I've wanted to talk about my chronic illness(s) for awhile, but two posts further lit a fire under my butt to do so.
From Renee I am particularly sensitive to claims that I am faking, because I know that fibromyalgia is a condition that many simply doubt. I have had a doctor tell me point blank that she did not believe in fibromyalgia. This condition is further complicated because it largely effects women. Medically the idea that women are simply hysterical and have no concept of how our bodies function is not a thing of the past. As much as disableism is a part of the skepticism involving fibro, so is sexism. Fibro is a great example of the ways in which gender impacts our understanding of disability. It is discounted because it is difficult, if not impossible to medically prove, and because it happens largely to women, it certainly cannot be real.
The other post has been removed, but it was from a dear friend of mine, from college. And since it was removed, I won't post the content without her permission.
I have three chronic/invisible illnesses: GAD (general anxiety disorder) Endometriosis, and IBS. The last I'm not completely sure of because the digestive pain I feel could be endo on my bowels and while I did have a colonoscopy senior year of college (cause that totes how I wanted to spend my spring break...), the doctor refused to return my calls after to talk about the results. But that's a whole 'nother issue.
I've dealt with this pain most of my life. The digestive issues started around eleven, when puberty started and the horomones that trigger the endo spasms started a-flowing through my body. My mother suspected I had endo because she herself has it. I've been accused of faking, much like Renee has. I've had two bosses tell me that I didn't look sick. Looking sick is apparently the only way to legitimatize your illness.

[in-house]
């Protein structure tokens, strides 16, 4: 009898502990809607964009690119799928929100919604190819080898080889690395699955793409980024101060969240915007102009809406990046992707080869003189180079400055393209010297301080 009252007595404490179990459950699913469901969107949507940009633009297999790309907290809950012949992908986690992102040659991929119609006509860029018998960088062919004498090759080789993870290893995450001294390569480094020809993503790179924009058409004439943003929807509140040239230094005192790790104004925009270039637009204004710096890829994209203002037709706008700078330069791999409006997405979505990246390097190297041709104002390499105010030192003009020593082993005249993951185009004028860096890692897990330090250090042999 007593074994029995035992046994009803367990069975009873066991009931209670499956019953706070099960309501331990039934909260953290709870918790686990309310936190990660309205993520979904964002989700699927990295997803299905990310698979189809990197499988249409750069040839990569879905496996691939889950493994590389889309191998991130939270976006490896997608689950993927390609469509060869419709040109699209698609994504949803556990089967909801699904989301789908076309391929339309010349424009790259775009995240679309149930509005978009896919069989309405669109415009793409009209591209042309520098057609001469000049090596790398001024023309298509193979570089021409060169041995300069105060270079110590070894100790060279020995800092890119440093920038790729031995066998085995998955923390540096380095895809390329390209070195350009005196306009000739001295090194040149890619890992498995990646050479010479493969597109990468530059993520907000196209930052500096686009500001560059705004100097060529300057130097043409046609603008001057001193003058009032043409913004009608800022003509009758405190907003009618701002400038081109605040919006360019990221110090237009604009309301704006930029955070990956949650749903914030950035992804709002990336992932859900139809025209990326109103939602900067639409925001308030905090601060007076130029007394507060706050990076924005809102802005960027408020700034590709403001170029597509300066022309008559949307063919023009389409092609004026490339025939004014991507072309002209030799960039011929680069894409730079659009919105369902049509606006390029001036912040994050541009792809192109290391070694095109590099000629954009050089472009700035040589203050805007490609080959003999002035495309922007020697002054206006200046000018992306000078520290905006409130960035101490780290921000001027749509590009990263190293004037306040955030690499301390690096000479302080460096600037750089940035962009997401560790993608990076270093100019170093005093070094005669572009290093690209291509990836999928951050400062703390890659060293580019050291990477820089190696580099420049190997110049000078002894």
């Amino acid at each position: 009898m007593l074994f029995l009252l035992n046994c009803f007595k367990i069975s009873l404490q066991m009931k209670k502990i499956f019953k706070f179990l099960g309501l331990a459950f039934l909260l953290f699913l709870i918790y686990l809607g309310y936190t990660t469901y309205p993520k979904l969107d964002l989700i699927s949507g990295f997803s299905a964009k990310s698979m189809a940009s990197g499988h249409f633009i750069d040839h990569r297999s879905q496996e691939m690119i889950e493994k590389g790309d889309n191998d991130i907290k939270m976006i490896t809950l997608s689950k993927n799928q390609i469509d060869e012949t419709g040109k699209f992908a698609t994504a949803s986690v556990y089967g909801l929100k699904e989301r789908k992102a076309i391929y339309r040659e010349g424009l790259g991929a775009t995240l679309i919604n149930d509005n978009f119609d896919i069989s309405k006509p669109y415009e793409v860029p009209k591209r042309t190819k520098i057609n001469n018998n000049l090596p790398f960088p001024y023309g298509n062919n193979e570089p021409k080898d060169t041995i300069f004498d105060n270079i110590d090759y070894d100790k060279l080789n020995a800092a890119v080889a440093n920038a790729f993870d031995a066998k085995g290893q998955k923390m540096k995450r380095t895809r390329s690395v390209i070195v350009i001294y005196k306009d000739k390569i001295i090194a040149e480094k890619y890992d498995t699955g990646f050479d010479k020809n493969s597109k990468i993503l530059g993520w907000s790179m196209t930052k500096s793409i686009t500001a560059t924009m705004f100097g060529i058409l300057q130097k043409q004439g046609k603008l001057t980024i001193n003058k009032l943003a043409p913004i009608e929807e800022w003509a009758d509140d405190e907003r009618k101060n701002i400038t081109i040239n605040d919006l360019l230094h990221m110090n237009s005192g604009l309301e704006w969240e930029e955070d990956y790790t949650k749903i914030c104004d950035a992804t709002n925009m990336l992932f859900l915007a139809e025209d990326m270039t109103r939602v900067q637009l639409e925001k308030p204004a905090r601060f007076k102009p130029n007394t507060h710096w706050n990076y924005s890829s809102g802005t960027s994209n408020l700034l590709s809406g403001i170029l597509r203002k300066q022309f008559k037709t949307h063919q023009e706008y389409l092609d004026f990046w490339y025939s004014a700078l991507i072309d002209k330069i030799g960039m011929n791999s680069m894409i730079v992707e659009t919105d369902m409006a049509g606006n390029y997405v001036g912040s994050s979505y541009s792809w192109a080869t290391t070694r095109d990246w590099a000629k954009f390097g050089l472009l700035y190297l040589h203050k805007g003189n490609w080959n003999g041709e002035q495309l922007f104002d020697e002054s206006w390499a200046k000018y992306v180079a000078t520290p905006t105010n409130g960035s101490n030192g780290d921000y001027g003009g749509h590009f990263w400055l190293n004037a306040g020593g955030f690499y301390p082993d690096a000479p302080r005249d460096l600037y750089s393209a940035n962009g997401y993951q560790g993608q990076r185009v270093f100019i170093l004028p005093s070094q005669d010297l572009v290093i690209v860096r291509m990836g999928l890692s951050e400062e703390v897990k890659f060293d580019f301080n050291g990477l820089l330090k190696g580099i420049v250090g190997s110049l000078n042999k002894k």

I apparently should have invited the two bosses into my bathroom. Bluntly? I shit, a lot. My body is seized with pain and sometimes it hurts to move and it hurts even more to sit still. My body doesn't function like other people, like 'normal', whatever that means. I get incredibly painful spasms that feel like a knife twisting and thumping in my abdomen. They can last for several minutes, seconds or sometimes hours. My loved ones have to sit by and feel helpless. My husband will rub my back or bring me the bottle of Grey Goose that is usually in the freezer.
Yes, alcohol is most often my pain reliever of choice. I do alternative healing, like a mixture of herbs that my boss made up for me, I get massages, I use heating pads, etc. But since I don't want a prescription for heavy narcotics (not to bash anyone who uses them, they are good for what they are, they are just not for me) and Midol is a freaking joke, I usually drink. It was the only thing my mother could think to give me when I was wracked with pain in high school and it's usually the only thing that works now. I say usually because sometimes it doesn't work at all. Sometimes, I have to lay, screaming, on my bed in pain because nothing is helping.
It's humiliating to have such diseases; no one can truly understand the pain we who have invisible diseases go through. With anxiety, it's crippling because you feel trapped inside your mind. With the endo or IBS, you feel ashamed to ask for help, or to ask to make the multiple bathroom stops that inevitably result from a flare. It is incredibly frustrating to have to spend whole days in bed or call out sick from work because you can't muster the energy to move or do anything. Some days, you have to save your spoons for another day.
We women are made to feel even worse. We don't own our bodies, at least here in America. Our bodies are always for someone else and truly feeling comfortable in your body, even without the pain of a disease, is hard enough. I've had diet pills and cosmetic surgery offered to me, in leiu of someone actually believing that the pain I went through on a daily basis was real.
It can be incredibly lonely to go through something like this alone. While it is heartbreaking to know that other women and men suffer like this, it is gratifiying to know that you aren't alone.